Take a few old socks. Roll the first one into a ball. Take another and wrap it onto it carefully so that the shape is maintained. When it reaches the correct size, stitch the final socks neatly so that you are left with a very strong and sturdy ball…
But I am getting a bit ahead of myself. Why would you want to convert old socks into a ball anyway? Necessity, they say, is the mother of invention. There was no shortage of necessities and no shortage of inventions at Sainik School Satara, for the hundreds of boys away from home. One was the necessity to play cricket. Footballs, football grounds and football sessions were abundant. After football, basketball and hockey ruled. Swimming and horse riding were regular affairs too. The only problem was cricket. There were simply not enough balls, not enough bats and definitely not enough sessions in our packed hostel routine.
But we wanted to play cricket. So one genius had a brainwave. What was the one thing that every hosteller had? A hockey stick! What was there no shortage of? Old socks! And what could we find in every study room? Chairs. So the game of hockret (hockey+cricket) was invented (most people pronounced it as hockrate, but I think I’ll stick to hockret). (I think the game could also be called sockret. In that case, the inventor would be Sockretis)
The game is played thus: The back of a chair serves as a wicket. The freely available hockey stick replaces the rare cricket bat. And our good old hockret ball (as mentioned in the introduction to this article) replaces the cricket ball. All the other rules are more or less the same. Now there are many advantages of the hockret ball. What happens when it hits a window? Voila! It magically bounces off! What happens when it hits someone? It pains for maybe not more than 30 seconds. What happens when the ball gets lost? No need to buy a new one. You just pool in your stock of old socks and sit together and stitch up a new one. Luckily, enough of us could handle a needle and a thread to make sure that hockret balls were never in short supply. They were better, cheaper and safer than even tennis balls. So we could set up a game of hockret anywhere: On the road, in a small alley, in a ground or even on the boxing ring.
Hockret also came with its own set of innovations. One of them was to counter the contentious LBW rule. Nobody ever wanted to be an umpire and if anyone ever became one, he was just short of having his head knocked off by a dissenting hockeystickman. What were we to do? Even TV replays and Hawkeye together have eluded consensus among commentators, so what hope was there for us always fighting mere boys? Someone came out with the bright idea of the Rule of Three. “Let the ball hit the leg two times and all is forgiven. The third time it will be out.” It doesn’t matter if the ball would have hit the stumps or not. Three chances is all a batsman got. Not only was this proposal accepted, it was a roaring success. It also gave you the freedom to kick the ball out of harm’s way if the hockret ball was heading towards the stumps.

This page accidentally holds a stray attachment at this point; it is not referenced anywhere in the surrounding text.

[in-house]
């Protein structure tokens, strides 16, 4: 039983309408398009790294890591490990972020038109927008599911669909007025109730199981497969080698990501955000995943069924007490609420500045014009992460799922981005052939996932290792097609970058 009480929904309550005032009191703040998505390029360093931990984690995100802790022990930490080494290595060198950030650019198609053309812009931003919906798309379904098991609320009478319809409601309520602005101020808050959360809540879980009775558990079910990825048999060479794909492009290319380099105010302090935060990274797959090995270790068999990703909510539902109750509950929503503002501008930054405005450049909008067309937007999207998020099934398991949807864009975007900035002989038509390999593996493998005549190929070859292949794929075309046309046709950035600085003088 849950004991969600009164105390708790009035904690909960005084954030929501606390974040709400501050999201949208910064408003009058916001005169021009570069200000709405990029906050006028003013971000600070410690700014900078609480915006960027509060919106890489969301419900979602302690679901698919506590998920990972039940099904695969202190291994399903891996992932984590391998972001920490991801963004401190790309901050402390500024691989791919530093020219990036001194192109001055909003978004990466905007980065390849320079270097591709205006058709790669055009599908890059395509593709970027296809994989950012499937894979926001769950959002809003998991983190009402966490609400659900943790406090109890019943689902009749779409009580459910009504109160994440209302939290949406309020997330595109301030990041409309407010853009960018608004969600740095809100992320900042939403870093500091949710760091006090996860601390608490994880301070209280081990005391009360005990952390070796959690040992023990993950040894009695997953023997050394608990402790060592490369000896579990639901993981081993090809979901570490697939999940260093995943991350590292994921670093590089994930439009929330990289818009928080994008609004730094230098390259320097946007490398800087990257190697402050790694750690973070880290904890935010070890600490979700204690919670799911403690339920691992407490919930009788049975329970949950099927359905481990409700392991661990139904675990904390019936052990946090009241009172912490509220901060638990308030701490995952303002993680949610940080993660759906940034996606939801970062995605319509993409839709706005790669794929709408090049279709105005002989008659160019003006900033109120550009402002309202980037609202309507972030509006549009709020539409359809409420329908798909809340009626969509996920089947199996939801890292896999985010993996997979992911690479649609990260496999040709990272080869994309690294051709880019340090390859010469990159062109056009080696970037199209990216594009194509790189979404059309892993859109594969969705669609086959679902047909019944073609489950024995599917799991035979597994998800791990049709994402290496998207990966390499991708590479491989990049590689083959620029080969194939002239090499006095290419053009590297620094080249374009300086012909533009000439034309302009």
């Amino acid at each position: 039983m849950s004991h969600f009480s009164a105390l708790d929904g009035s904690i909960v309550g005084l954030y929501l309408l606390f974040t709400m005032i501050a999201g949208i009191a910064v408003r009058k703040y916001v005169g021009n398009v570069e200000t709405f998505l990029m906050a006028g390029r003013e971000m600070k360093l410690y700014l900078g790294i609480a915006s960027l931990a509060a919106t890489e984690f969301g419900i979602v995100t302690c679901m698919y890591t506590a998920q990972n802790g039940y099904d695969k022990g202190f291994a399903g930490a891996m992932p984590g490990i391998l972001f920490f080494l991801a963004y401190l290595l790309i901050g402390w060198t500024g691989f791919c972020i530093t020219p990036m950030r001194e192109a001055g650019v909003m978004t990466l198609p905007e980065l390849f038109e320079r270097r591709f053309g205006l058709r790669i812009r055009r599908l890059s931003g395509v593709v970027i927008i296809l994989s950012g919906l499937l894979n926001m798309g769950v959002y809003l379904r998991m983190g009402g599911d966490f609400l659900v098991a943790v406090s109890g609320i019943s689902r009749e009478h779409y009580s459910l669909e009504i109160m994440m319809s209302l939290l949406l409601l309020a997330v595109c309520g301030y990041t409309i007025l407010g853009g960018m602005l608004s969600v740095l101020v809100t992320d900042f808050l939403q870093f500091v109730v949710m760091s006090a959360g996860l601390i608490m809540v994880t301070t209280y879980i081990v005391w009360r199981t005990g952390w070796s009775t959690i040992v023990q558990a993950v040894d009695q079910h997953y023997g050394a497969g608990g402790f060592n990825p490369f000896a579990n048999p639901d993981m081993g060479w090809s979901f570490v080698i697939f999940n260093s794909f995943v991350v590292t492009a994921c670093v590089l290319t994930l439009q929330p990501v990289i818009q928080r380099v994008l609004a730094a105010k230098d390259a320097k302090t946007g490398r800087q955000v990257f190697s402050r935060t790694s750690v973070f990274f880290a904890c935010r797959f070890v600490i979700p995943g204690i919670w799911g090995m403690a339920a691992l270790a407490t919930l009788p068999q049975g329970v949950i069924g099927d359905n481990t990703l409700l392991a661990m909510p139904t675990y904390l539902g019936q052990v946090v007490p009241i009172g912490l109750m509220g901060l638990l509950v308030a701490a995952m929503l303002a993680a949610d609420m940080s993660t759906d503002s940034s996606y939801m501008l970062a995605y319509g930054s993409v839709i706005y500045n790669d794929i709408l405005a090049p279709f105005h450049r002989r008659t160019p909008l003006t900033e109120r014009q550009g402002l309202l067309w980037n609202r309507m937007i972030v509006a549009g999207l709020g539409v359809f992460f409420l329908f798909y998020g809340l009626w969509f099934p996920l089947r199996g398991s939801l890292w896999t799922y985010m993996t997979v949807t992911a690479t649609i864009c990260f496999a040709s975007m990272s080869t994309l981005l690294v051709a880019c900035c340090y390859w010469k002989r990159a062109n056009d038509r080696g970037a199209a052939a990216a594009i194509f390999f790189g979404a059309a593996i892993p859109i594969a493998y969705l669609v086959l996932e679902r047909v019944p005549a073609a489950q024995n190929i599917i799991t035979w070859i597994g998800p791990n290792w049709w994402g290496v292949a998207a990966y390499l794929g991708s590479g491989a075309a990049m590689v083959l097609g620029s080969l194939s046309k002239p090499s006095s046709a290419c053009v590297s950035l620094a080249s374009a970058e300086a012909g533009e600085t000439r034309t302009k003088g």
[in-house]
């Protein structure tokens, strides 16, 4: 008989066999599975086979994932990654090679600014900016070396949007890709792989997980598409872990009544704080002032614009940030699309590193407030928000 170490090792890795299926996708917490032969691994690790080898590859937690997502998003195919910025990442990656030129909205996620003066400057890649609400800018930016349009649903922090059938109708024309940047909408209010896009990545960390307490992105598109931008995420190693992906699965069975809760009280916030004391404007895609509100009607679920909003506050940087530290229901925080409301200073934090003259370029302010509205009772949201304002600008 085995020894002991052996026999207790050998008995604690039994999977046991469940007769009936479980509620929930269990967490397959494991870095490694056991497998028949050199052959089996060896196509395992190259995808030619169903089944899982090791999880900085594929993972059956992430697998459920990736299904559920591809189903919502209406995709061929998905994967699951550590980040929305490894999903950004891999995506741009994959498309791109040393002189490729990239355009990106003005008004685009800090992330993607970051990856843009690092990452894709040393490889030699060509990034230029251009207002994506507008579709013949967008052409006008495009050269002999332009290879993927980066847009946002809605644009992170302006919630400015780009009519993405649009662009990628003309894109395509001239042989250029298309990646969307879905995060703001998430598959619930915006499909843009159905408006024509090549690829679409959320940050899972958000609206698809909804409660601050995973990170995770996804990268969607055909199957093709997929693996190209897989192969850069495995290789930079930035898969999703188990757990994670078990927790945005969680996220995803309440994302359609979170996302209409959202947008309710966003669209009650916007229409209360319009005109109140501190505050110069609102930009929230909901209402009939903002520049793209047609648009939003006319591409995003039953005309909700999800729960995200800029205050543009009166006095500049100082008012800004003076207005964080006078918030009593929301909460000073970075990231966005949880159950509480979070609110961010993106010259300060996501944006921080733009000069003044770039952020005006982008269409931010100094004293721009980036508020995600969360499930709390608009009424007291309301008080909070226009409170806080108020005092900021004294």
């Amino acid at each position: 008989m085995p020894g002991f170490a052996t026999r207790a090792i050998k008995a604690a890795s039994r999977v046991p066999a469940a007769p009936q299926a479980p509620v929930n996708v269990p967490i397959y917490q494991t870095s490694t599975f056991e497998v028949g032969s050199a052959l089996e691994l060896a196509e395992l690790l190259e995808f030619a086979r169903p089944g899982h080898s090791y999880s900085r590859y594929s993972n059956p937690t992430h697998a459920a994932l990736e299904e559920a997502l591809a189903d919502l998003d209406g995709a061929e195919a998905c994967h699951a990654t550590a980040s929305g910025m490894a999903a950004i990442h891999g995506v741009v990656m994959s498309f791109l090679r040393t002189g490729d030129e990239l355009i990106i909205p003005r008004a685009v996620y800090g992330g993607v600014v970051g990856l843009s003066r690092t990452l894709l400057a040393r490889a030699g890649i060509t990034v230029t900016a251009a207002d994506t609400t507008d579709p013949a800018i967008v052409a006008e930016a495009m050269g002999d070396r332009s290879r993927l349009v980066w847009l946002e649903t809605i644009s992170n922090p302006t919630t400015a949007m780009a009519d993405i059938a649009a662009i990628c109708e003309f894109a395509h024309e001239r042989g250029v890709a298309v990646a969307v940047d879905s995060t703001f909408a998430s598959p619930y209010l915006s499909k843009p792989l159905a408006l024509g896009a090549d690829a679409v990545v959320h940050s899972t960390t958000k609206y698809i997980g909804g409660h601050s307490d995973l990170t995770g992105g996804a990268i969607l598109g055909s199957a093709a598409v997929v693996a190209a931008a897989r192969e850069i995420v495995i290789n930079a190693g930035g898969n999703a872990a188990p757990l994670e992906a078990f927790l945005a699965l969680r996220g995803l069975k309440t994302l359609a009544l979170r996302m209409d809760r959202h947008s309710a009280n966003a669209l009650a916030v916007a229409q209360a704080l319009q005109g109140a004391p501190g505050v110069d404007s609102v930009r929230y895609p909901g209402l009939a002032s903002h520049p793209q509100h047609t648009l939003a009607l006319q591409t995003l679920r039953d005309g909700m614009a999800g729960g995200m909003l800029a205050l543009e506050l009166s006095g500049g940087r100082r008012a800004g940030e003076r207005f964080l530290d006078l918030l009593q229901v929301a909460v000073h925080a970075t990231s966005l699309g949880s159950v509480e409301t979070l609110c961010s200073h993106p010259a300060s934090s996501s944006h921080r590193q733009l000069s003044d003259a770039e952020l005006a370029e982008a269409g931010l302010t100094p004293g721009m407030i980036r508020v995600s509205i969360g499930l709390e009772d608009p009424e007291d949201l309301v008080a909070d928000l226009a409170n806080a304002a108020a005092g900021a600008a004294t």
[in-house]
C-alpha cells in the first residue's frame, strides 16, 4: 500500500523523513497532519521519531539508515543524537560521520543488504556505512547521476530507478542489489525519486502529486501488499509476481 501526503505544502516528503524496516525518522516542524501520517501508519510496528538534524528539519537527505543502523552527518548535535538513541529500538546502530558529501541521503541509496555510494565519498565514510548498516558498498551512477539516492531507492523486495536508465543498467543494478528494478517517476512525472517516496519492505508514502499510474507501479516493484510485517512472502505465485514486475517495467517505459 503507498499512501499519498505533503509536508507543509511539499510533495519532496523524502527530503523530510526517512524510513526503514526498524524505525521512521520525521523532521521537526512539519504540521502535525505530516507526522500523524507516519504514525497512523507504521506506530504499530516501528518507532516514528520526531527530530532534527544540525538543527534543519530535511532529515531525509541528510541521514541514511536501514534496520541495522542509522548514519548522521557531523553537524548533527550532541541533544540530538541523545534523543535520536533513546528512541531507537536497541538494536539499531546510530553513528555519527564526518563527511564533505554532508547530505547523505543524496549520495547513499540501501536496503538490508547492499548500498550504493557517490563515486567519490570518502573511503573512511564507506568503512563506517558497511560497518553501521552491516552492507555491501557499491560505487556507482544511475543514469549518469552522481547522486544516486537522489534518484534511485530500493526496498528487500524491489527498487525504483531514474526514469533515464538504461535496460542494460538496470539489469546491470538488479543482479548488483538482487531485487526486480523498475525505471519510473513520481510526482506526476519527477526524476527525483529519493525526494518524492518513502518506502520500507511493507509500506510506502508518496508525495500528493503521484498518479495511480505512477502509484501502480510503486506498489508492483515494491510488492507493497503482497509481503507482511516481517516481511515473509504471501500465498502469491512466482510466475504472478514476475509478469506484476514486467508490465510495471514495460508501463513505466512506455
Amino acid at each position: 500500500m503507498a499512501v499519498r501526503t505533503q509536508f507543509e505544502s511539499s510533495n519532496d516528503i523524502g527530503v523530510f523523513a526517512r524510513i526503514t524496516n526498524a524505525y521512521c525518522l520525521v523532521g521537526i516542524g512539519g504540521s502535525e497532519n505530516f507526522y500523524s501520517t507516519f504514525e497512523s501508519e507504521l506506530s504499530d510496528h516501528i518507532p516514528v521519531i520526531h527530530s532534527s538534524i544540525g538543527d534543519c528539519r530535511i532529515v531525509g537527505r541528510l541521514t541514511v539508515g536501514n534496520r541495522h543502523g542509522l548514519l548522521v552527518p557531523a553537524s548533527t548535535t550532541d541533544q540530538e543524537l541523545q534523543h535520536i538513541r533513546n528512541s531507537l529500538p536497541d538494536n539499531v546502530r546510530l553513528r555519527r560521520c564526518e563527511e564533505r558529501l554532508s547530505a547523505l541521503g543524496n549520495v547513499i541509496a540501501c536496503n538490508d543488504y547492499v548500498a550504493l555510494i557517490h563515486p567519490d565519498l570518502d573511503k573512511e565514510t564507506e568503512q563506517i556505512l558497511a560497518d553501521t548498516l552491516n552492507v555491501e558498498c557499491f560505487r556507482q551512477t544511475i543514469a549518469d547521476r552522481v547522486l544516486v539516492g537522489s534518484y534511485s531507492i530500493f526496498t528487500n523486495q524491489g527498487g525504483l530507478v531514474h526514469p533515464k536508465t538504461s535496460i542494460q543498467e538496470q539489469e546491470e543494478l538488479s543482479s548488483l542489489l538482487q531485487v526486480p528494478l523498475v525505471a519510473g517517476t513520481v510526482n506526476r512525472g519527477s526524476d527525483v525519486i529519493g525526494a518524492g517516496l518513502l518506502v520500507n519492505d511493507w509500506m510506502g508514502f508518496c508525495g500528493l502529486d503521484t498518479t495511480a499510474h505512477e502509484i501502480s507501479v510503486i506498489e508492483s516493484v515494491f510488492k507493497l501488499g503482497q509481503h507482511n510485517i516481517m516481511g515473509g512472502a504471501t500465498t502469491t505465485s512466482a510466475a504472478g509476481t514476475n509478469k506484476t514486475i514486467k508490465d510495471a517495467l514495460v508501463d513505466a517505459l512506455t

Hockret allowed you the freedom to chuck. That way, it was more like baseball, since the hockey stick is also pretty thin, like a baseball bat. It let someone like me, who was a failure at playing the “propah” game of cricket, a chance to finally get a few wickets and hit a few boundaries. I still can feel the grip of a hockey stick and the pleasure of clobbering a soft ball.
Over time, we found that NCC stockings also led to tougher and heavier balls and the dynamics were also different. (Just like Kookaburra versus Dukes balls!) If the ball fell in water, it became all the more unpredictable. Not only was it heavier, it would hit really hard if it came on to you and splash water all around. So hockret’s only disadvantage was that we couldn’t play it when it rained. Mud made it totally unplayable and that’s something that couldn’t be simply wiped off like a leather ball. Football still ruled the monsoon season.
What really made things addictive, was indoor hockret. We had dormitories with 13 beds on each side, so they had pretty long corridors. People started playing in the dorms and that could be done at any time of the day and night (Of course one had to be evading authorities all the time). At times they lasted all day. I think one batsman even claimed to have made a thousand runs in a day! Brian Lara, eat your heart out. Some of us would even play this during our study holidays before the exams. I think it did lead to some of us getting fewer marks than we ought to have.
The hockret we played showed no resemblance to Test cricket or even the one-day variety. The bowler would try to get a wicket with every ball or at least stop the ball from being clobbered. The batsman would try to hit every ball for a 4 of a 6. In fact I think the current T20 is the game closest to our good ole hockret. That’s T20 cricket + baseball + hockey. No wonder it was so irresistible!
I wonder if they still play hockret at our old school or has it become extinct by now.
© Sunil Rajguru